By DAVID DUPONT
BG Independent News
After 10 years on the job as executive director of the Bowling Green Chamber of Commerce, Earlene Kilpatrick still gets goosebumps when the awards for individuals and businesses are handed out.
The July 20 Mid-Year luncheon will be her last time to preside over such festivities. She’s leaving her job with the chamber on Oct. 1, exactly 10 years from the day she started.
That was on the cusp of an economic crisis that gripped the country. Bowling Green wasn’t spared, but it has bounced back.
Looking back, Kilpatrick said: “It’s been smooth. It’s been truly a fantastic experience.”
That’s despite long hours, and the occasional disappointment. Twice in recent years the Holiday Parade has been canceled. Her husband, Claude Kilpatrick, has teased her that those will be her legacy.
That’s hardly the case.
“She’s really done an amazing job of growing the chamber to what it is today,” said Jerid Friar, president of the chamber’s board of director. “I would have to say things are more clearly defined than they were. The direction we’re headed is a very positive one.”
He praised the way she’s developed new programs, such as the Michael Brown personal development workshops and events such as the business after hours gatherings.
This has helped strengthen participation, Friar said. The organization’s annual golf outing, its largest fundraiser raised a record amount this year.
Kilpatrick said that overall the membership has increased slightly, though she feels investors’ engagement with the group has increased.
“It’s a very intense job,” she said. It can involve 50 to 60 hours a week. “But it’s very rewarding … You create friendships along the way.”
She feels satisfaction in working with the chamber’s project teams, or city ad hoc committees, and university town-gown efforts.
And she’s proud of the more than 3,400 volunteer hours people devoted to the chamber as well as the efforts of ACT BG raising money for charities.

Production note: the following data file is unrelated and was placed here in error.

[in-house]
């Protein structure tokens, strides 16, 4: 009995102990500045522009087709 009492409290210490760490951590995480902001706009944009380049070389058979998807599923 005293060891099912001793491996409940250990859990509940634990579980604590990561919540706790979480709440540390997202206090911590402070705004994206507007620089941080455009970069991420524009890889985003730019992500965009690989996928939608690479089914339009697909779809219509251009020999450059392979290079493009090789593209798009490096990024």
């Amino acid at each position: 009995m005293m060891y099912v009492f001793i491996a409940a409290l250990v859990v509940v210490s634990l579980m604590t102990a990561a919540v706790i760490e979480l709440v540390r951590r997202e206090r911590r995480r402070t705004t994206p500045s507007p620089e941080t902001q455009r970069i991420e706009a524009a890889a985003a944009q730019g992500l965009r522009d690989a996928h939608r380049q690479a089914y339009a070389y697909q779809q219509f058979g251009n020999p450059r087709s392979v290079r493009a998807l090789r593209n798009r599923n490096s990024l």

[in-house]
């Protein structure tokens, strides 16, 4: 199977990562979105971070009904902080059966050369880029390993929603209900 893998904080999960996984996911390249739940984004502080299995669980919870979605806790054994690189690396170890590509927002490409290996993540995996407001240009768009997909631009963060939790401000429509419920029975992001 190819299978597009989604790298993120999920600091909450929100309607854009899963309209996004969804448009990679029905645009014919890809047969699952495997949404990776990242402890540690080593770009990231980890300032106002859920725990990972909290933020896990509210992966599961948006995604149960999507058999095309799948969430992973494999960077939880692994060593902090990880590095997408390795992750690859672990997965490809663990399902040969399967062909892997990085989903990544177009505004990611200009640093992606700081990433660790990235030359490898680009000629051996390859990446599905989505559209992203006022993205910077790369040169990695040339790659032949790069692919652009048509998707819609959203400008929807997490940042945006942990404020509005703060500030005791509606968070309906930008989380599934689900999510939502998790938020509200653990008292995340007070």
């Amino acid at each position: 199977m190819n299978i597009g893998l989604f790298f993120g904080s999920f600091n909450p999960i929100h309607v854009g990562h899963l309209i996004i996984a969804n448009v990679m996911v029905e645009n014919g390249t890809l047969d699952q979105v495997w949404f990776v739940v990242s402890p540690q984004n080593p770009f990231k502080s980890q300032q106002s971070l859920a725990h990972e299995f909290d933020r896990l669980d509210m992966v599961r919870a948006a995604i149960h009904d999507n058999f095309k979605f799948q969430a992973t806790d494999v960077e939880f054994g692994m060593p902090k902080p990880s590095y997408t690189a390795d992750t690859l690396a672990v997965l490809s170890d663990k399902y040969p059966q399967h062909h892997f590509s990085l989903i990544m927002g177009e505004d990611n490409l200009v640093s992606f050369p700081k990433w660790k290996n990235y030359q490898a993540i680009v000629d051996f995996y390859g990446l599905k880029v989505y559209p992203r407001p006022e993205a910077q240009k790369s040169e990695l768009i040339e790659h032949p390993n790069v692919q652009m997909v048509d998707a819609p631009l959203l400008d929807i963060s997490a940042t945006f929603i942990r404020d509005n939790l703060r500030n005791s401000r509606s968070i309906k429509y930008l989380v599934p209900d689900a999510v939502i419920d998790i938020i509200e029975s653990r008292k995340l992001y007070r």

The opening of the Four Corners Center in the former Huntington Bank has lived up to its goals. The building houses the chamber, Downtown Bowling Green, Bowling Green Convention and Visitors Bureau, and the Bowling Green Community Development Foundation.
The arrangement allows the agencies to better collaborate and direct business from one to the other.
Kilpatrick arrived at the chamber from Main Street BG, now Downtown Bowling Green.
During her 10 years leading that group the city completed Heritage 2000, a downtown revitalization project. Her role was to keep open the lines of communication between the city and the business community. Now some of those changes are having to be updated.
“We still see a lot of entrepreneurs, and as a community we are blessed to have generational businesses that are still strong. We still have a vibrant downtown,” she said. “We see positive dynamics between the town and university.”
But, she said, that “maybe after 10 years it’s time for new leadership to take the chamber to the next level.”
Kilpatrick said her decision to leave her job was prompted by her husband’s decision to retire after 31 years with the Wood County Board of Developmental Disabilities. “Claude’s retirement got me thinking about what our future would be like together,” she said.
They have parents in their 80s, and two grown sons, Quentin, completing a doctorate in sociology in New York City in New York City, and Conner, an assistant director of intramurals and recreation at St Leo University in Florida.
Kilpatrick is not going far. She’ll step up her activity with the Women’s Club and the First Christian Church, and she still has a soft spot for the chamber.
After a few months, she expects she’ll be back on the job market, though seeking part-time work.
“She’s going to be tough to replace,” Friar said.
The job has been posted with interviews expected to begin in early July. The board, Friar said, would like to have the successful candidate in the job by Sept. 1, so Kilpatrick has time to mentor her successor.
The bard is looking for “an outgoing, energetic person who has a passion for seeing Bowling Green, the businesses and community thrive.”
Someone that is, not unlike the current director.